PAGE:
5.  highest ATPs belong o GMC, not Ford, so why they are up, they are up for everyone else too FYI. 

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Monthly report out from Erich.  Here are some of the highlights:

 

  • F150 ATP’s increased $2,000 more than industry
  • Commercial fleet sales for F-150 were kept back first half but will be filled 2nd
  • Best SUV sales month in decades, up 11%
  • New Edge is 18 days on lots, with $3,900 higher ATP’s
  • New Explorer is 13 days, and continues climbing over 20k / month
  • Mustang is best selling sports car, continuing domination, w/ $6,500 higher transactions
  • What, no mention of Lincoln Erich???? 

 

 

Behind the Numbers with Erich Merkle: July, 2015

Welcome to the second half!

July was a great month – let’s look behind the numbers. Ford U.S. sales were up 5 percent versus a year ago, making it our best July sales performance since 2006. Our new products are arriving in the marketplace and now providing the lift that we have been talking about throughout our new product transition period. Inventories are still a bit tight, particularly on F-150 and Edge, but are getting better. It’s all about delivering some of the best products available in the industry right now.

So why am I so happy about a 5 percent increase in sales? After all, weren’t GM and Chrysler up 6 percent? Wasn’t Honda up 8 percent, Erich? Here is the other piece to our sales performance. Our average transaction prices were up $2,600 compared to a year ago, relative to an industry that was up $600 overall in the same month. That’s $2,000 more than the overall industry, outpacing all other major automakers for the month. This, along with strong days-to-turn on our newest products, shows that we have a strong advantage over our competition right now.

With inventory building, our F-Series trucks delivered their best July retail sales in nine years, up 13 percent over year ago. Customers love the technology, capability, and fuel economy of the all-new F-150 – and it’s just a great looking truck. What’s even more gratifying is that we increased our sales while maintaining our record average transaction pricing of $44,000 per truck from June. We have more upside with F-150. Dealer inventories will continue to improve, and we will begin filling more commercial fleet orders in the back half of the year.

The SUV segment of the market continues to be really strong, and we are playing a big role. Ford brand SUV sales were up 11 percent in July, giving us our best July SUV performance in a decade. Sales of the new Edge were up 17 percent, with 10,020 vehicles sold. While those numbers are good, Edge can and will do better. As I have said before, we will sell every Edge we can make. We should fully expect

Edge sales to provide more lift in the months to come. Producing them and building our stock is a must. You have 18 days to turn on the Edge and an average transaction price that is $3,900 higher than a year ago. Trust me, we can sell a lot more of Edge.

Explorer sales were up 27 percent in July, with days-to-turn of just 13 days. We sold more than 20,000 Explorers last month, marking only the fourth time in the last 10 years that we reached volume above the 20,000 vehicle mark. Three of these months have occurred this year. And we have the Platinum model coming out very soon so stay tuned.

Escape achieved an all-time July sales record, up 10 percent over last year. We really benefited from the shortened summer shutdown at the Louisville Assembly Plant, which enabled us to improve our stock and produce a new July record for Escape.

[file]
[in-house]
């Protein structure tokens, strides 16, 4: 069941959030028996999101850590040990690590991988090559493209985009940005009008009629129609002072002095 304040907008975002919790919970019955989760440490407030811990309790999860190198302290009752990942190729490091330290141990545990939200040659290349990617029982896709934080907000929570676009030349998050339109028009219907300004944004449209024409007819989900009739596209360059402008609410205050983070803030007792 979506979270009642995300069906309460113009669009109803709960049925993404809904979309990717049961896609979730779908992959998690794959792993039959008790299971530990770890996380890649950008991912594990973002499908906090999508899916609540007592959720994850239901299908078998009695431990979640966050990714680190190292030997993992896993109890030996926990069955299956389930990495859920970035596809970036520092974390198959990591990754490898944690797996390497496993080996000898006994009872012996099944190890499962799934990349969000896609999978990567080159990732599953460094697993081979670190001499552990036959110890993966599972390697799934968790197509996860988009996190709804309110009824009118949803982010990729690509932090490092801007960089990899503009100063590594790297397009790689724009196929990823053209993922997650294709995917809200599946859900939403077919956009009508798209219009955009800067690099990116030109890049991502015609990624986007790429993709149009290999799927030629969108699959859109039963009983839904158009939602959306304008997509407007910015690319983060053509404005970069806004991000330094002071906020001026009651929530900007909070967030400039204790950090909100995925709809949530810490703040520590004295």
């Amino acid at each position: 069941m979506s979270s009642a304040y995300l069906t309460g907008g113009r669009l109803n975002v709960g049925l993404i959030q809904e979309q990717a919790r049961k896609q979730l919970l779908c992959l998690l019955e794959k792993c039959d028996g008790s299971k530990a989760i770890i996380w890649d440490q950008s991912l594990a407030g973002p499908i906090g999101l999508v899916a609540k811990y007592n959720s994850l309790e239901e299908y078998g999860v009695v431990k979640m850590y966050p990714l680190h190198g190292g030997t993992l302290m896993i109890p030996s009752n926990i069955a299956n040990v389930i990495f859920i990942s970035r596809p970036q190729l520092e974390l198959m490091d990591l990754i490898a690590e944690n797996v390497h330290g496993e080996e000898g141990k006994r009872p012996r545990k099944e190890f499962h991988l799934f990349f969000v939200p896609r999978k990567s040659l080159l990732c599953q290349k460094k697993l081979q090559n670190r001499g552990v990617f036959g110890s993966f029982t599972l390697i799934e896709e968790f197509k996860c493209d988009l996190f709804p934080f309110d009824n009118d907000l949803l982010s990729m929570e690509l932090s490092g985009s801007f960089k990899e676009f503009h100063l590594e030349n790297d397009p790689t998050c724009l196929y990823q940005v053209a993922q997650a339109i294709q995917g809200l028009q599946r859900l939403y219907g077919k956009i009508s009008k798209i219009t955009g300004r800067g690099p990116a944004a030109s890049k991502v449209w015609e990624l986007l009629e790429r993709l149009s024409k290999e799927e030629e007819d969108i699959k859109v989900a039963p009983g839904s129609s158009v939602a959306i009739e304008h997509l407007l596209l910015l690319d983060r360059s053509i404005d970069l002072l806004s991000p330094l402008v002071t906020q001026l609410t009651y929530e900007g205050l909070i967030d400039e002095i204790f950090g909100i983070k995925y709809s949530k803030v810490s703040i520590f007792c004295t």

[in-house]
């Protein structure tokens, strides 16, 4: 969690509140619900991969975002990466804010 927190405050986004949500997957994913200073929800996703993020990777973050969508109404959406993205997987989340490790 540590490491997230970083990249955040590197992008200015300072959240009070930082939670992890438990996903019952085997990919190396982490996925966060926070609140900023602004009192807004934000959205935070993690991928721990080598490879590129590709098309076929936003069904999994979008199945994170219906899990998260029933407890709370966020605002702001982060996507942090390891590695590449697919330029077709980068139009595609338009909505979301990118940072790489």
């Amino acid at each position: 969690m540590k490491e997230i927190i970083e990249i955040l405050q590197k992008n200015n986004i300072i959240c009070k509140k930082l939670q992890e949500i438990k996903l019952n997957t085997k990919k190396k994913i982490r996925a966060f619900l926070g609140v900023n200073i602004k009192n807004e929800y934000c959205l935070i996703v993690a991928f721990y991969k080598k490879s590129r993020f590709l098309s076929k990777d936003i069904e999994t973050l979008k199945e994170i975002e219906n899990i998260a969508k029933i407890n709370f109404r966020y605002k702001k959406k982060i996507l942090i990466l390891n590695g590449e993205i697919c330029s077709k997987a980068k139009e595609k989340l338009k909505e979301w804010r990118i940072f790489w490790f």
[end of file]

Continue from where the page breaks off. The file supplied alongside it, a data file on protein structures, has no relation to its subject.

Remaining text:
Taking a look at our car performance, Mustang sales were up a solid 29 percent. In Southern California – the largest sports car region in America – sales were up a whopping 81 percent, which speaks volumes about the strength of our pony car. It is the best-selling sports car in America this year and is transacting at $6,500 more than a year ago. It’s become the most sought-after sports car in the country. Mustang is the definition of product success.

Fusion had its best July ever with sales up 5 percent. Keep in mind that the overall mid-size sedan segment is down as more and more people move to SUVs. Understanding the plight of the mid-size sedan segment makes Fusion’s 5 percent gain just a little sweeter.

The vans – don’t forget about the vans! They aren’t visual, but when America goes to work chances are good it will be in a Ford van. Our commercial van sales increased 14 percent last month, marking our best van sales month in 15 years. Leading the way is the all-new Transit, which posted sales of 8,025 vehicles for July. How can you not love our vans?

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Mmmmm... PR fluff.

In large font.

Because large font makes everything more shouty and truthtier.

Edited by El Kabong

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Your argument is flawed. As I explained in the GM sales thread, GM only uses two and a half frames for their lineup (the SUVs use a variant of the half-ton frame), plus common drive lines for GMC and Chevy (and Cadillac, for that matter).

Contrast this with Ford's use of three completely different frames, using utterly divergent (huh) body materials, to say nothing of utterly divergent (huh huh huh) body styles.

Advantage: GM. By a long shot.

More likely, Ford's profitably is due to aggressive profit margins in well-negotiated fleet deals, and the most recent numbers not reflecting the recent increases in incentive spending.

Touts a truck line that doesn't have a compact or mid size entry plus the added complexity of Eco-Boost and aluminum (hence the large sum of money Ford spent setting up shop for aluminum) and criticizes the competition for having more choices? Only Wings.